Blog

Meet the interns: Talia

What motivated you to join the pro-life movement? What continues to motivate you?

An interview with the returning interns: Alex Sibiga

Why do you want to work with CCBR a second summer?

After one summer of working hard alongside the most incredible people I’ve ever met and seeing countless fruits of this work, it’s hard to imagine doing anything else this summer. I know this battle isn’t finished yet, and I’m not quite ready to call it quits. 

What was your best experience from last year’s internship?

Meet the interns: Kim Keegstra

What motivated you to join the pro-life movement? What continues to motivate you?

An interview with the returning interns: Gerrit Van Dorland

Why do you want to work with CCBR a second Summer?

I'm angry--and encouraged

By Caroline Slingerland

I have never felt quite so encouraged and inspired, and yet so angry, in my life!  All day, my phone has been going virtually non-stop as messages come in via texts, Facebook, emails, and phone calls.  And all in response to a simple Facebook post I made this morning.

As the administrator of the Canadian Centre for Bio-Ethical Reform (CCBR), I receive all the emails sent to our general email account, and yesterday when one came in from a counselor of a pregnancy care centre, I immediately forwarded it to all of my colleagues, and then responded to the email asking if I was allowed to make a Facebook post about it.  This morning, she responded giving me permission so I promptly made a post saying:

A debate at the doctor's office

By Maaike Rosendal
 
Recently my daughter Tisa and I went to the doctor for a checkup. While driving to our appointment, I told her what would happen. “She’ll look how big you are…” “Big!” exclaimed our 21-month old. “She might look into your ears,” I continued. “Eaws!” came the echo from the car seat. “Oh, we’re here already,” I said. “Out, out, out?” Tisa immediately asked—then, “Baby come too?” With utmost care, she carried her doll from our van to the front door of the doctor’s office. My heart felt full. 
 
Inside, after the necessary paperwork, a kind nurse showed Tisa a stethoscope and immediately made us feel comfortable. Since our family doctor was unavailable today, a nurse practitioner would see us. While waiting, a question on a bright pink poster caught my attention: Is the birth control pill right for me? “Good question,” I thought to myself.

Banning abortion in the West

By Jonathon Van Maren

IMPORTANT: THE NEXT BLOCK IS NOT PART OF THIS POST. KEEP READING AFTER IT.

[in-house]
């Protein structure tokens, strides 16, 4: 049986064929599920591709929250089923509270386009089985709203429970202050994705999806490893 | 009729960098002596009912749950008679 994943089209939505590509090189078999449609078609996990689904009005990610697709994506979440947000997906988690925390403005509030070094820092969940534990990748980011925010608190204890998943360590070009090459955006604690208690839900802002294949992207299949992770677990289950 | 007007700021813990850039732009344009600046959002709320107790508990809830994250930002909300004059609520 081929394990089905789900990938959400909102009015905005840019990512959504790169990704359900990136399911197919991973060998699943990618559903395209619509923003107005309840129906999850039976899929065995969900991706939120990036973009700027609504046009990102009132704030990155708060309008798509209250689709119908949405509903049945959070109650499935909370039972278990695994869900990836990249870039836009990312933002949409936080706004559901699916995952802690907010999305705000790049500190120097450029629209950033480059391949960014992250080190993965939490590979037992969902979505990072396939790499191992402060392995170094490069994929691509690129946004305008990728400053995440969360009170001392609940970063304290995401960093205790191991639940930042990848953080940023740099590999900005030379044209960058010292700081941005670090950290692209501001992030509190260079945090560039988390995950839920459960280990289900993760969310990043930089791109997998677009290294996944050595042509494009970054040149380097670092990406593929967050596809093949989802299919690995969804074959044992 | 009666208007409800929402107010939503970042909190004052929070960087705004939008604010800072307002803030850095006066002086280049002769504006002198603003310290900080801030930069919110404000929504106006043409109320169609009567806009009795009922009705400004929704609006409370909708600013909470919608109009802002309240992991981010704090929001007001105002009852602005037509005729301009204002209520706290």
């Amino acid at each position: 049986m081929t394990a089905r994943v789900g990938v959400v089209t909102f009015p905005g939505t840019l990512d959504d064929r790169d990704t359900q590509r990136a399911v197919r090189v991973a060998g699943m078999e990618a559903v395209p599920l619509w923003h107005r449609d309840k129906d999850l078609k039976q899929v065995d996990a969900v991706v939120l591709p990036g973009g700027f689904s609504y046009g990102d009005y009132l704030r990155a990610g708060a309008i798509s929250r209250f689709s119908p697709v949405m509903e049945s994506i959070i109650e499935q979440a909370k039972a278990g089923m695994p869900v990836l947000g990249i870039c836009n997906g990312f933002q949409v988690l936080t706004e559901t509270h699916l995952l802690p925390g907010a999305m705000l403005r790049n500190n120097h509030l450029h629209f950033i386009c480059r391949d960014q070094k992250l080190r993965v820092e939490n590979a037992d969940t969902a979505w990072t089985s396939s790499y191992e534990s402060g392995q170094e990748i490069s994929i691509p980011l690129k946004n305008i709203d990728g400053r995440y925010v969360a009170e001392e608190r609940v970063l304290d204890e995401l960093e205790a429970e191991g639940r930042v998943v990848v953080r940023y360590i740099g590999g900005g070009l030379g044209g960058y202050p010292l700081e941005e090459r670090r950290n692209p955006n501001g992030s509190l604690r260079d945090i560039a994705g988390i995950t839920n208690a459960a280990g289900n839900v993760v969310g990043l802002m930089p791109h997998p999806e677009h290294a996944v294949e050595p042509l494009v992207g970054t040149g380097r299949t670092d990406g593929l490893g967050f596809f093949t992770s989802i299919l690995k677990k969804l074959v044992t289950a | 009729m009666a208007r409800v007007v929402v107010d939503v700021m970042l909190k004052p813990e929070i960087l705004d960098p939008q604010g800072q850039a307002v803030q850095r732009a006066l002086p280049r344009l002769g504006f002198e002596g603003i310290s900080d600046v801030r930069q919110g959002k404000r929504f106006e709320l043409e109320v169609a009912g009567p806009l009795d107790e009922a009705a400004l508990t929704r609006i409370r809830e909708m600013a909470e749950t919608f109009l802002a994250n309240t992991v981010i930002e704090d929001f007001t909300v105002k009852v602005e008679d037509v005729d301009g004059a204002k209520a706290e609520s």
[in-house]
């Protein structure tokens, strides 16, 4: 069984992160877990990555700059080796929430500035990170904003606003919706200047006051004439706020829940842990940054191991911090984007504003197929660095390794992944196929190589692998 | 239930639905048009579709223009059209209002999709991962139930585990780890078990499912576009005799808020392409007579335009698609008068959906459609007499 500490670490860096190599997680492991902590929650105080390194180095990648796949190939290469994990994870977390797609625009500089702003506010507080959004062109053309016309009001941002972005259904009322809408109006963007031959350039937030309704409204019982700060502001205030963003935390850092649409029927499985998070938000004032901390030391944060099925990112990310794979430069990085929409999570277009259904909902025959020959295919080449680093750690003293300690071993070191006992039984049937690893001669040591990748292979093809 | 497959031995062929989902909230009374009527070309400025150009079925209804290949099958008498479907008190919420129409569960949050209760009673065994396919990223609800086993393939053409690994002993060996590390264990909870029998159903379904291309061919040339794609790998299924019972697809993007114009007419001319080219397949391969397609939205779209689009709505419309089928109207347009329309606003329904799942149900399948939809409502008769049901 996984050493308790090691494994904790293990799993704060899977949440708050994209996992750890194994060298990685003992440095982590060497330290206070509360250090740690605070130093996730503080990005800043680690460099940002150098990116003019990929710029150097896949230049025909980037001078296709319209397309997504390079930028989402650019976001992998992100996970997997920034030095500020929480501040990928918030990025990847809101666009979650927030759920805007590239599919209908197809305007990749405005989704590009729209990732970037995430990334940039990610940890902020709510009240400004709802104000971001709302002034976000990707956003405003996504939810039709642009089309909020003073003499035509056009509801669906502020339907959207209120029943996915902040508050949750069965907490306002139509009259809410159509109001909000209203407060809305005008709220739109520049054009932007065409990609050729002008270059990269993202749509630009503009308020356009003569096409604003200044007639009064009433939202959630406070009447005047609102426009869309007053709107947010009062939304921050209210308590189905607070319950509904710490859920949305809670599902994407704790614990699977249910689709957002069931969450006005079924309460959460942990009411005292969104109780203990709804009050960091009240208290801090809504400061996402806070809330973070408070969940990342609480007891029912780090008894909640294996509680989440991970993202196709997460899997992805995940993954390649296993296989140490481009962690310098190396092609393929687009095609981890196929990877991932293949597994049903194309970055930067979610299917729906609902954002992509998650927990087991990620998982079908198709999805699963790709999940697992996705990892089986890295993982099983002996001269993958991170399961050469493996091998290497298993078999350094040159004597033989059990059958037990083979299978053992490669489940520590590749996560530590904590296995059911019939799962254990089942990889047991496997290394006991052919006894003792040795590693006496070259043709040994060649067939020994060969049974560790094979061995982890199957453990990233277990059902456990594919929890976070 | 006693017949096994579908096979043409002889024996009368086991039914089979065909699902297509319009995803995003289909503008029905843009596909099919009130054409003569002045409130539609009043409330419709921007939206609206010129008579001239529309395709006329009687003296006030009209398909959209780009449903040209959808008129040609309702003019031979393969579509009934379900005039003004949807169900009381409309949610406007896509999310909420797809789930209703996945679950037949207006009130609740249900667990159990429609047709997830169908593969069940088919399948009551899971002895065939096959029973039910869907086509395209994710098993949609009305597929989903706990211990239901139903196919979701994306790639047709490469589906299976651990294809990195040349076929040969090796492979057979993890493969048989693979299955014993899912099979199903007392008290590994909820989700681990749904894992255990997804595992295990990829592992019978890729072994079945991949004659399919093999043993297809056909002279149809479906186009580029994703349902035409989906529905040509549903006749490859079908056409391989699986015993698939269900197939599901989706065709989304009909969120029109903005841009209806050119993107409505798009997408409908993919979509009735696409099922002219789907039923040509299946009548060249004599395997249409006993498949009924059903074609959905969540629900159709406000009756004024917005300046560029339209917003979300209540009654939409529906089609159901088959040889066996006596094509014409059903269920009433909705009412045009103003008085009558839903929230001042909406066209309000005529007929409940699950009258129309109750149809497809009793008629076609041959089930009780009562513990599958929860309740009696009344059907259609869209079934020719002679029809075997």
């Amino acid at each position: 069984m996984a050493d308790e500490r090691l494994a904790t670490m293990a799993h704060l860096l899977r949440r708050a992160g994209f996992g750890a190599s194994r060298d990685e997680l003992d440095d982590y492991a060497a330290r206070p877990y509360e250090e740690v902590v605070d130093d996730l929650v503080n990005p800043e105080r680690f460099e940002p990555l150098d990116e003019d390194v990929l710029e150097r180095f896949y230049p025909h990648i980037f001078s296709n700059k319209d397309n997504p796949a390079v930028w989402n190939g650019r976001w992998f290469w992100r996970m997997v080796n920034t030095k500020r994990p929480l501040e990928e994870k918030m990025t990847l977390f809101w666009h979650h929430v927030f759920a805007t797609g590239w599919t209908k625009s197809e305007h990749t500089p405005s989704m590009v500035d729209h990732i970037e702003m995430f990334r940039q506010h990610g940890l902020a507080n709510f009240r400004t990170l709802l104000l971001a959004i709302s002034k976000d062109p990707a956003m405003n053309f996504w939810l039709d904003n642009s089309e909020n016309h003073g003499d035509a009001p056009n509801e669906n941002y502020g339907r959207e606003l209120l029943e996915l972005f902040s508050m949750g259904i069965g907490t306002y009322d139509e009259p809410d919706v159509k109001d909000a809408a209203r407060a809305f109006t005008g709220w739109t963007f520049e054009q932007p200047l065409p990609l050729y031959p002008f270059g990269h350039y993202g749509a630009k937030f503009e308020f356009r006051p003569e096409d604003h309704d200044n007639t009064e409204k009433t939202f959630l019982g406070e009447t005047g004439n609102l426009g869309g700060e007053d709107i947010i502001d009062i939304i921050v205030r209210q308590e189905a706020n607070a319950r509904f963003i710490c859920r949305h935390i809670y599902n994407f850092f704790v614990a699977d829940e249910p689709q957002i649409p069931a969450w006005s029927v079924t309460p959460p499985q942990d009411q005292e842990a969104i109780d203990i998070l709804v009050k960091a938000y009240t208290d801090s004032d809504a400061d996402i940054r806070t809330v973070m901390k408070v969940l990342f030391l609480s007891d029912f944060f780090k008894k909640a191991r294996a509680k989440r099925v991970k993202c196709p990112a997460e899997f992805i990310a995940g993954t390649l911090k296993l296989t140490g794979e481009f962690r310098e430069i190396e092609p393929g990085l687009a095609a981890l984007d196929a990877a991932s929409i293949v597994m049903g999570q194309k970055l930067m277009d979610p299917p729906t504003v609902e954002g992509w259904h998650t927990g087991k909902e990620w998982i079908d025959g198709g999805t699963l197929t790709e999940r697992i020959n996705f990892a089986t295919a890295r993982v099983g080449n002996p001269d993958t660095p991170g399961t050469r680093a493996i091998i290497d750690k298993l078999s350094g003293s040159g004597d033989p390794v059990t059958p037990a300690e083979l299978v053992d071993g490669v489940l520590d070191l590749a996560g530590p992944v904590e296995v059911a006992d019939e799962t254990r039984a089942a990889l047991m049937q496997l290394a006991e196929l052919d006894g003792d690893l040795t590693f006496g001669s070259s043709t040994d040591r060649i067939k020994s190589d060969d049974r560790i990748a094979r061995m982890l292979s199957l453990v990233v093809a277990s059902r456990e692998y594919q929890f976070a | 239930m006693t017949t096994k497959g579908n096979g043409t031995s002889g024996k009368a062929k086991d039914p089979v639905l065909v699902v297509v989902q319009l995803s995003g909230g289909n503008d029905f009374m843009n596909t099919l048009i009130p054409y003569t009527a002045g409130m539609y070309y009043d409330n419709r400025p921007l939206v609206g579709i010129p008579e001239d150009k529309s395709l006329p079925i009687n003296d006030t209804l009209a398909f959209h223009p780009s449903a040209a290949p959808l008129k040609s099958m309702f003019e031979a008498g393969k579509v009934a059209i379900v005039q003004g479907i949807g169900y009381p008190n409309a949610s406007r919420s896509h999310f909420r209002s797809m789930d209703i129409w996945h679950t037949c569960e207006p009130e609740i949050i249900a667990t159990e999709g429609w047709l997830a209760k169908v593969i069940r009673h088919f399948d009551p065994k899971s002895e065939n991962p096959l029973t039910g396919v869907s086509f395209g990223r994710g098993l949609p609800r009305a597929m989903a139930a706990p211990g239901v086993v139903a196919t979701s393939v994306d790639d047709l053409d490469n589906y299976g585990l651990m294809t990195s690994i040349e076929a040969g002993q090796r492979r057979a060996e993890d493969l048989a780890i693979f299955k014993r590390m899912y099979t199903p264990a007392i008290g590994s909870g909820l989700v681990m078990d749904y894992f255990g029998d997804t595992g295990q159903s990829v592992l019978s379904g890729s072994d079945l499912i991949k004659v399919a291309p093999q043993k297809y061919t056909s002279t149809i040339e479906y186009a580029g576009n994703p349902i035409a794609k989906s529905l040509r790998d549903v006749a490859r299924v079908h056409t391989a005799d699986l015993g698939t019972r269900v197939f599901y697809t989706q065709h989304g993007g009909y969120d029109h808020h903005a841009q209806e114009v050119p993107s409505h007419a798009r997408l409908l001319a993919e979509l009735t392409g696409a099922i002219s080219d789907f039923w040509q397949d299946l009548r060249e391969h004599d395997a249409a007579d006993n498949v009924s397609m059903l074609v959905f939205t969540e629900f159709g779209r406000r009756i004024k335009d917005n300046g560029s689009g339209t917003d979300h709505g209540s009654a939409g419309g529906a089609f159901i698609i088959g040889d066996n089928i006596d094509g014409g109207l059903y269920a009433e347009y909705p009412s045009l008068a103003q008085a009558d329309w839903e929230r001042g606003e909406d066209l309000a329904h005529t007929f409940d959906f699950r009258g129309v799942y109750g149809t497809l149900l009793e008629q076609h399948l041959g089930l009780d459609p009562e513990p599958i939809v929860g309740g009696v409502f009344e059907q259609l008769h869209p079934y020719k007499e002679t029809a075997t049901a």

Across most of the Western world, abortion has been legal in some circumstances for several decades. There have been several exceptions, most notably Ireland and Poland. These countries are hugely significant, because they show clearly that the apocalyptic rhetoric of abortion activists—that any country restricting abortion will morph into a third world hellhole with dismal standards for women’s health and gruesome back alley abortions—are scaremongering fabrications. In reality, Western countries in the twenty-first century can protect the lives of their citizens, born and pre-born, and the only “consequence” is a higher birthrate.

Camille Paglia versus the abortion movement

By Jonathon Van Maren

Dishonesty is an almost universal characteristic of abortion activists. Language like “pro-choice,” “reproductive rights,” “clump of cells,” and a mob of other intentionally ambiguous terms conceal what the fundamental question of the abortion debate actually is: Should older human beings have the right to kill younger human beings? As George Orwell once noted, “Political language is designed to make lies sound truthful and murder respectable, and to give an appearance of solidity to pure wind.” And wind they have much of—the huffing and puffing of hot air that emits from the abortion crowd every time someone suggests the child in the womb may be of some value is enough to knock down many weak-kneed opponents.

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I didn't have a voice and neither did they

By Kianna Owen

It was mid-morning at a bustling campus in Florida. The sun had just begun peering between the clouds as students on lunch breaks and in between classes walked by the Genocide Awareness Project. Some students sped by, carefully not making eye contact with me as I offered out pamphlets and asked for the thousandth time, “What do you think about abortion?” Other curious students were stopped in their tracks by the horrifying imagery and pondered the important question I put forward.  

The call for an ethical conversion: seeing the faces of the pre-born

By Maria McCann

Several years ago, I encountered the ideas of the Jewish philosopher Emmanuel Levinas while I idly skimmed my high school religion textbook. I was intrigued by his philosophy of “the face-to-face.” Levinas argues that when we encounter another human being face-to-face, we become ethically responsible towards that human being. He declares that "The approach to the face is the most basic mode of responsibility” towards “the Other.” I felt intuitively that his philosophy was true, but like most of my high school learning, his ideas fell into some cluttered filing cabinet at the back of my brain.

 
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